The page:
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Store:  Family Games

Chronicles


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Product Information

Product Reviews

 
 
 
 
 

Average Rating: 4 in 1 review


 
 
 
 
 
A good trivia game for non-trivia-gamers
January 06, 2000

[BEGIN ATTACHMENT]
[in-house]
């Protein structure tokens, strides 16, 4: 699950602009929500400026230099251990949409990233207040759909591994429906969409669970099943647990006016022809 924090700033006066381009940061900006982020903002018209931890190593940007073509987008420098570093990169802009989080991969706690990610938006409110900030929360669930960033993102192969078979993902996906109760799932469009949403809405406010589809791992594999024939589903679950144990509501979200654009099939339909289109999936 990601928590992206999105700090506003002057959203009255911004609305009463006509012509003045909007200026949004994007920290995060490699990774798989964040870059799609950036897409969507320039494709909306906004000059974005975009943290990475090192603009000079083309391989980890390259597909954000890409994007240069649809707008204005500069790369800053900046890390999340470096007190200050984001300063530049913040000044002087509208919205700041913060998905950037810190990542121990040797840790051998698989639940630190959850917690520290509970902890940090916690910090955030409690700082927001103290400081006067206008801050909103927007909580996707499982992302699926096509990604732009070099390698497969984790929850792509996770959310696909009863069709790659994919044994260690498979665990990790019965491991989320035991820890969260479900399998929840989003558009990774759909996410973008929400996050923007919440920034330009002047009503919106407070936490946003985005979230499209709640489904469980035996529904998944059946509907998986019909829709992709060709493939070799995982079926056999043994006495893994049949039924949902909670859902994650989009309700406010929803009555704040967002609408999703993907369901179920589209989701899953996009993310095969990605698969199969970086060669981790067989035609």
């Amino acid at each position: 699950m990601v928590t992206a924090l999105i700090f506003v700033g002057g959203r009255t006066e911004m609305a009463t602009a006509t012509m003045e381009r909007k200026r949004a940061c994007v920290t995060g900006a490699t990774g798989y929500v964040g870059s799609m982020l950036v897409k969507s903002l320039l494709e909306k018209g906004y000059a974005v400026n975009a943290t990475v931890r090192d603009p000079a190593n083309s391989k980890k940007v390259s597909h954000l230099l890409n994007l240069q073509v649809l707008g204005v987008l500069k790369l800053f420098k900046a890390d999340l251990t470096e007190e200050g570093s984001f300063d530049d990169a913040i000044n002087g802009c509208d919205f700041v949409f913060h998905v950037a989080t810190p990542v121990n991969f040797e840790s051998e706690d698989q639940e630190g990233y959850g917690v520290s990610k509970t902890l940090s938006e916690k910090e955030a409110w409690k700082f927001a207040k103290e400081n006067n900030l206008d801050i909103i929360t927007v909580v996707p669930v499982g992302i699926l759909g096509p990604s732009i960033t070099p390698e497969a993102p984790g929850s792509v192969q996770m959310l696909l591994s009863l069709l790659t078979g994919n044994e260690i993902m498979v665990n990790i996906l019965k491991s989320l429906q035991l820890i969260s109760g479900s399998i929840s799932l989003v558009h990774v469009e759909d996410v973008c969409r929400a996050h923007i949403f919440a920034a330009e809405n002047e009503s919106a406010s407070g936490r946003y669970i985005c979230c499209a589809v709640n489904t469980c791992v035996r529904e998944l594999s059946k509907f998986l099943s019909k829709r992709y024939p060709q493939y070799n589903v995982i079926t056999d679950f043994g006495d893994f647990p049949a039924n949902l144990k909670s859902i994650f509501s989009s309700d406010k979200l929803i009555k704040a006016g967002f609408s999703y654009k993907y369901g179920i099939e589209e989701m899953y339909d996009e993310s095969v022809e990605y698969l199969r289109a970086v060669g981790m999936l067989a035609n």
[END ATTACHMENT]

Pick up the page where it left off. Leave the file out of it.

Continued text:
This excellent game achieved my first success in recruiting my trivia-hating girlfriend to play a trivia board game. I considered giving it five stars, but would like to reserve that distinction for an even more-beloved trivia game, Stage Two, which is still my favorite in the category despite its lack of updating (which would be greatly desired). Chronicles is an excellent game for the person who hates trivia games, because it does not require the participants to have memorized trivia bits exactly. One is asked to identify the year in which a certain event occurred, and partial credit is given for coming close to the answer, in an amount dependent upon the difficulty of the question. What is surprisingly pleasant about the game is that the questions can be 'reasoned' through. For example, a question about a particular invention invites a stream of thought about when it had to have happened, based on other events. Sometimes these may be other inventions that the guesser knows a bit more about, but they need not be. As an odd example, I've answered a few science and technology questions fairly accurately simply by visualizing the way soldiers looked in various wars and thereby guessing what had to have been developed in between. Similar indirection can often be used to figure out when particular movies were made, or when other historical events took place. It's this quality of enabling participants to make reasonable guesses that sustains the interest level of those less interested in trivia, while at the same time satisfying those who are. On a slightly less enthusiastic note, I did not get a lot out of the aspect of the game that enables individuals to mark off spots -- on the 'calendar' that identifies their progress -- which when reached, allow the individual to jump forward by a 'month.' I recognize the game designers' need to introduce an element that is more fanciful than simply plodding through the track based on answering questions alone, as the game lacks other luck elements. In my opinion, however, the game would have done better with fewer of these arbitrary little 'spots' placed by each contestant. But that is a very minor complaint, just a bit of evidence that I don't consider the game to be perfect. I would rank it among the finest trivia games that I have ever played, because of the way it draws on other mental skills beyond simply memorizing trivia.

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